I Won’t Cry Over Debbie Wasserman Schultz’s Fall From Power

I don’t know Debbie Wasserman Schultz, who was just forced to resign as the head of the Democratic National Committee, but I always secretly identified with her. We are both ambitious New York-born Jewish women of modest height and outsized energy, with three children — and very curly hair.

But I’d like to believe, especially now, that the similarities end there.

Her ignominious resignation on the eve of what ought to have been her great triumph — a woman leading a convention about to nominate the first woman with a genuine chance to become president — was tragic in a way, absolutely necessary and utterly avoidable. Wasserman Schultz was done in by her own bad work: overseeing an operation that was supposed to be neutral in the longer-than-expected Democratic primary, and clearly wasn’t.

I won’t cry over her fall from power. And, frankly, I hope that the DNC staff members who wrote nasty things about Bernie Sanders and annoying donors and other unacceptable messages revealed in email leaks also lose their jobs, right away.

What they did was wrong. And dumb. But was it anti-Semitic?

That’s the allegation lodged against Brad Marshall, the chief financial officer of the DNC and the one who suggested that “he” — obviously Sanders, though his name isn’t mentioned — be asked about his religion in states like Kentucky and West Virginia.

“I think I read he is an atheist,” Marshall wrote in the email. “This could make several points of difference with my peeps. My Southern Baptist peeps would draw a big difference between a Jew and an atheist.”

In the strict sense, Marshall is correct. In past elections — and operatives always seem to be running the last campaign — Sanders’s disdain for organized religion, his tenuous connections to Judaism and Jewish life, would not have played well in many parts of this country, should he have been chosen to lead the Democratic ticket.

Sanders never denied that he was born Jewish, but he never embraced it either, and at times he seemed to flee from it. His social justice bent is a notable Jewish value — but it’s shared by plenty of adherents to other faith traditions, and you rarely heard Sanders express it in direct Jewish language.

As I wrote back in February, had he been elected, he would not have been the first Jewish president. He would have been the first president who happened to be Jewish.

This should never have been disqualifying — Sanders’s brand of secular Jewish identity is shared by many American Jews — but his supporters were fooling themselves to believe that it wouldn’t have made a difference in a general election. Being an atheist remains one of the biggest liabilities that a presidential candidate can have. When pressed earlier in the campaign, Sanders said that he believed in God, but not in any traditional way, and in the absence of any other sort of public religious identity, it’s understandable that he’d be slapped with the “atheist” label.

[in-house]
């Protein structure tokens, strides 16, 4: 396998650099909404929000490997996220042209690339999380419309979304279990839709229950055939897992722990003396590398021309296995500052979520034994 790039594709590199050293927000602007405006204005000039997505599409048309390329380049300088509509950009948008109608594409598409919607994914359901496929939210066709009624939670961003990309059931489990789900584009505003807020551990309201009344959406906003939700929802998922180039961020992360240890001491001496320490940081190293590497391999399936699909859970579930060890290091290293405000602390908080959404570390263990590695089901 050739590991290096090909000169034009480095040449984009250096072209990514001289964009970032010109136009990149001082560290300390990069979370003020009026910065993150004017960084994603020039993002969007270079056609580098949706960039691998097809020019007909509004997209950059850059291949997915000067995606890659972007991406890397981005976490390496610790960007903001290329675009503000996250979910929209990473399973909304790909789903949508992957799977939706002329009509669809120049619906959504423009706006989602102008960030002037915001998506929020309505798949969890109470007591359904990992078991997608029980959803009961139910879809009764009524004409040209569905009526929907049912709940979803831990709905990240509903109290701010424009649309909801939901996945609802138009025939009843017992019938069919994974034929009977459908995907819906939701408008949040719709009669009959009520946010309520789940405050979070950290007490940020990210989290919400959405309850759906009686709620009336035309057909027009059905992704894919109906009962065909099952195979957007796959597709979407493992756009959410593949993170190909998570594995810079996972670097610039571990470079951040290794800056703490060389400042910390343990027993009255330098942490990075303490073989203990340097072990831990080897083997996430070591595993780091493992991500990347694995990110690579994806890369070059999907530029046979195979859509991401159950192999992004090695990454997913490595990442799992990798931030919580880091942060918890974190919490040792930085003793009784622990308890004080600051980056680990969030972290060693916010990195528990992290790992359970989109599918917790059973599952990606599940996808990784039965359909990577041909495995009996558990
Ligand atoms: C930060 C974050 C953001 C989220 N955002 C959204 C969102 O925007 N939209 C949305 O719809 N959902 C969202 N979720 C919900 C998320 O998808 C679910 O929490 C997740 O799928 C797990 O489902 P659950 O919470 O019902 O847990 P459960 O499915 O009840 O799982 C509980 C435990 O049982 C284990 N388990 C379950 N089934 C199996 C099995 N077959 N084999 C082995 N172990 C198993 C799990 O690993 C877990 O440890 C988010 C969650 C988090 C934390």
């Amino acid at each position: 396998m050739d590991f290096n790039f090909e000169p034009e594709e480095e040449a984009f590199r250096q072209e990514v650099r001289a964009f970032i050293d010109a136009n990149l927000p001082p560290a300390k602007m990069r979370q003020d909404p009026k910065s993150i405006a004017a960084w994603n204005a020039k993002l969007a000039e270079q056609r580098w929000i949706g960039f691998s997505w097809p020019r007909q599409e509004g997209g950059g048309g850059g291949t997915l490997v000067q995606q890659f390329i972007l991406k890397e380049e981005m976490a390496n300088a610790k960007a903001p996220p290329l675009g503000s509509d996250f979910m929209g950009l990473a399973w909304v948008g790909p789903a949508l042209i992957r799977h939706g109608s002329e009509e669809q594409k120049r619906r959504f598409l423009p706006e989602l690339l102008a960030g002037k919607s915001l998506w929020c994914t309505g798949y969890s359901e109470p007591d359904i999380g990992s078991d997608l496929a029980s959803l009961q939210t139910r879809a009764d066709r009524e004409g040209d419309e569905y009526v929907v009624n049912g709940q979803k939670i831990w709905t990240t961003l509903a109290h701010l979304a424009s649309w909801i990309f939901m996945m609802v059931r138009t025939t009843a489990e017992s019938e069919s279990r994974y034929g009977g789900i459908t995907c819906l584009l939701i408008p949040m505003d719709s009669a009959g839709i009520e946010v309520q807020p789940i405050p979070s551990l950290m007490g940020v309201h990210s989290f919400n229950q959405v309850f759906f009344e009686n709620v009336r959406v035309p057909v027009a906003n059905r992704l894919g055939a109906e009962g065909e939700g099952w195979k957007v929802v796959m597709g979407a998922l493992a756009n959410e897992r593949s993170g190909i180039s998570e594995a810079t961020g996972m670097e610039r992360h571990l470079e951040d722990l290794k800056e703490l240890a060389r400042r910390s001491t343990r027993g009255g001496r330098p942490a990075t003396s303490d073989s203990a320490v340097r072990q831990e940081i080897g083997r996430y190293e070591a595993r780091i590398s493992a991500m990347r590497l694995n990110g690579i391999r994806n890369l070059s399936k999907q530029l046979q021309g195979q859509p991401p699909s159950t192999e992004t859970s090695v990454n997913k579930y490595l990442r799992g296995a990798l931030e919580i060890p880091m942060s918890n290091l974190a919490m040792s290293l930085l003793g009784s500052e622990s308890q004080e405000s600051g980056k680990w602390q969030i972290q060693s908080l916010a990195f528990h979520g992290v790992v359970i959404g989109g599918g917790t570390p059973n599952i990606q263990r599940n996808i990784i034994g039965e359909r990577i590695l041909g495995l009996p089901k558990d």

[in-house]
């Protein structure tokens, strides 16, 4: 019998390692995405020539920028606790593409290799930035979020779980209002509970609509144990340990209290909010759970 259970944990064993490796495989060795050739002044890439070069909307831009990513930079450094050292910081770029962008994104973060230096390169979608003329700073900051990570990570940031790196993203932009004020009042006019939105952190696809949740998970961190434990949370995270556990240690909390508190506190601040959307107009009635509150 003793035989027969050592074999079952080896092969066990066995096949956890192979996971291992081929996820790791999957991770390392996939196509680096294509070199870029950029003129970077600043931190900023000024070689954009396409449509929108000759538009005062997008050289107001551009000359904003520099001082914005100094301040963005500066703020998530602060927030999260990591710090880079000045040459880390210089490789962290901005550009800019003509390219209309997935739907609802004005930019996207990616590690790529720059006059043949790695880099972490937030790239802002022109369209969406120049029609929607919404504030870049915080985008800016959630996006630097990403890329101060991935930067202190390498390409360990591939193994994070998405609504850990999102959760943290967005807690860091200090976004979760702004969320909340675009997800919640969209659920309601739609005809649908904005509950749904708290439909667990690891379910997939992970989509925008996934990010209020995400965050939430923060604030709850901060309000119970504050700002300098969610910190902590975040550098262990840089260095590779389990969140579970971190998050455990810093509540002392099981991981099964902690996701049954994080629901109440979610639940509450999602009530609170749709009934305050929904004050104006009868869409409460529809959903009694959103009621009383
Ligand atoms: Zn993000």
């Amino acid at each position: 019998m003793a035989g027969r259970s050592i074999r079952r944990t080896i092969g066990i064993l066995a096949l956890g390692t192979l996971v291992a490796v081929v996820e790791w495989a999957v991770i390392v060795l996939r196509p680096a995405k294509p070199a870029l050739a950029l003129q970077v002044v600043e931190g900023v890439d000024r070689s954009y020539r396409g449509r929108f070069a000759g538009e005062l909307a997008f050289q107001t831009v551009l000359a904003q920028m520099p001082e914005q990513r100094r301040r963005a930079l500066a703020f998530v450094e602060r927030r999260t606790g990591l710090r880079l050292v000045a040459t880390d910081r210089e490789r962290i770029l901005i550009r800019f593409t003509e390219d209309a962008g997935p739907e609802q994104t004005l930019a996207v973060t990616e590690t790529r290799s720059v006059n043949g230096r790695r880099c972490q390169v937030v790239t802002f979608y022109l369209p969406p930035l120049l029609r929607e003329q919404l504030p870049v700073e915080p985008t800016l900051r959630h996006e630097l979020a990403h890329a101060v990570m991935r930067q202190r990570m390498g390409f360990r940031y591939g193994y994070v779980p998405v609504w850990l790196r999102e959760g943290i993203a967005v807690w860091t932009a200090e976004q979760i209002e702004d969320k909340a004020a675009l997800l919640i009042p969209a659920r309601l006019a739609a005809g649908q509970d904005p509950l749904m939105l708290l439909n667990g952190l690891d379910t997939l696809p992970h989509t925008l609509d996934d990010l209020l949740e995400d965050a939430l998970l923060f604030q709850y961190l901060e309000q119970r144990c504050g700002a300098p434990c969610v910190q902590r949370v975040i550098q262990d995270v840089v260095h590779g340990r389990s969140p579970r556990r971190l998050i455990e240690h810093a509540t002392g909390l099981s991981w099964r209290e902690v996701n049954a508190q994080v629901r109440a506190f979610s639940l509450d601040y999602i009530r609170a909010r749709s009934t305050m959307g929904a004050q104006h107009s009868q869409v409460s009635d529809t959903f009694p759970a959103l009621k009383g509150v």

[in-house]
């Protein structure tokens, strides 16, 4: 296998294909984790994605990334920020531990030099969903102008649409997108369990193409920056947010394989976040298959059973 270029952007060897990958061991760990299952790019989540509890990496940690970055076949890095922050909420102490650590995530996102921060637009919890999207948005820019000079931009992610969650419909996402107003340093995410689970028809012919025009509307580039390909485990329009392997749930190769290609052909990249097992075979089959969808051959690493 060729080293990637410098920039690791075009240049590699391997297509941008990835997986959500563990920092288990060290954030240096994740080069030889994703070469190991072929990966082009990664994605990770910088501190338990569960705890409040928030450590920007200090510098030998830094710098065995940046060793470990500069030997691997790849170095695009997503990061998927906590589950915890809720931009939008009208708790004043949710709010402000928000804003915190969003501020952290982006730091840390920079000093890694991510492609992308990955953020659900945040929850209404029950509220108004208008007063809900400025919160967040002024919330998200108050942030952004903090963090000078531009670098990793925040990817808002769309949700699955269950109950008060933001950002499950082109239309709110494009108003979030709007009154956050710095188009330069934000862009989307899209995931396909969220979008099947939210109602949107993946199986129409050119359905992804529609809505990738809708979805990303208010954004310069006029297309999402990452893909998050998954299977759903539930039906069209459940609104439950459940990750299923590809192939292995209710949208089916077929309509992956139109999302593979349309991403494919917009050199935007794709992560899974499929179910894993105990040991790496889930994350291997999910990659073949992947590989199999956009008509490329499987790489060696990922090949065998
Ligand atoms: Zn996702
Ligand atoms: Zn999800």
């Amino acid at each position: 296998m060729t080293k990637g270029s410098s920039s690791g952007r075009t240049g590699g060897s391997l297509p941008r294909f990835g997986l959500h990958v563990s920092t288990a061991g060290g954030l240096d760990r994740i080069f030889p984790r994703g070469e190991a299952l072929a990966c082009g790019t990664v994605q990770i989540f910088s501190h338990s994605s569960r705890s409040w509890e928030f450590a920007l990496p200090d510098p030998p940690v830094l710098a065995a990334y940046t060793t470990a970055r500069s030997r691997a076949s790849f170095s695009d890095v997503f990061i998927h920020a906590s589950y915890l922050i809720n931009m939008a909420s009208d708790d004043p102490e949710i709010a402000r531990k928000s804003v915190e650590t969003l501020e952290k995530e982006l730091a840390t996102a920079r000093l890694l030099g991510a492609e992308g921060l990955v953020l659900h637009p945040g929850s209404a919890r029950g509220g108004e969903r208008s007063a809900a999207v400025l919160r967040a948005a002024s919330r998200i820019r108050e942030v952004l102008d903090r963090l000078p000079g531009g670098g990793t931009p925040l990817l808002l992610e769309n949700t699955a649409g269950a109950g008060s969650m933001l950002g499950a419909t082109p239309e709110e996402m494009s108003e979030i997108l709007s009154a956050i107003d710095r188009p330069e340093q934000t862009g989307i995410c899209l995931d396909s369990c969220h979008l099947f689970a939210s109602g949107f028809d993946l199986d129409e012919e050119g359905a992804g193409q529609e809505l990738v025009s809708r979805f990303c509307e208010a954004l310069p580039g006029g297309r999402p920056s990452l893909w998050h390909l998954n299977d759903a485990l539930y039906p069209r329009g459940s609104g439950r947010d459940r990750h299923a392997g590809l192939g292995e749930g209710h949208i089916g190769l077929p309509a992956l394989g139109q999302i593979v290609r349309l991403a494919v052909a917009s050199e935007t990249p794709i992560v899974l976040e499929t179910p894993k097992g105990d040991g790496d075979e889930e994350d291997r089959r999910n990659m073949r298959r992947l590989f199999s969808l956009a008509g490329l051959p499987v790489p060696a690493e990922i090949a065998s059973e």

But looking at the larger picture, Marshall was indeed not only wrong, but out of step. One of the unexpected features of this presidential election campaign has been how certain candidates have become successful despite having little or no faith component to their character.

Donald Trump is, of course, Exhibit A. The thrice-married, admitted adulterer who made a fortune on gambling and whose language is R-rated nonetheless has the support of four out of five white evangelical Christians

Sanders may be Exhibit B. Absent an ugly email or two, his religion, or lack thereof, was rarely mentioned during the campaign — a testament, perhaps, to the strength of his message but also to the changing expectations of the American electorate.

Marshall’s email was, in my opinion, a fire-able offense, and to think that it occurred under Wasserman Schultz’s watch made it even more distasteful. One would have hoped that a Jewish DNC head would have created a work culture that would look beyond using religion, or the lack thereof, as a political tool. And it may become increasingly irrelevant, anyhow.

The views and opinions expressed in this article are the author’s own and do not necessarily reflect those of the Forward.

Author

Jane Eisner

Jane Eisner

Jane Eisner, a pioneer in journalism, became editor-in-chief of the Forward in 2008, the first woman to hold the position at the influential Jewish national news organization. Under her leadership, the Forward readership has grown significantly and has won numerous regional and national awards for its original journalism, in print and online.

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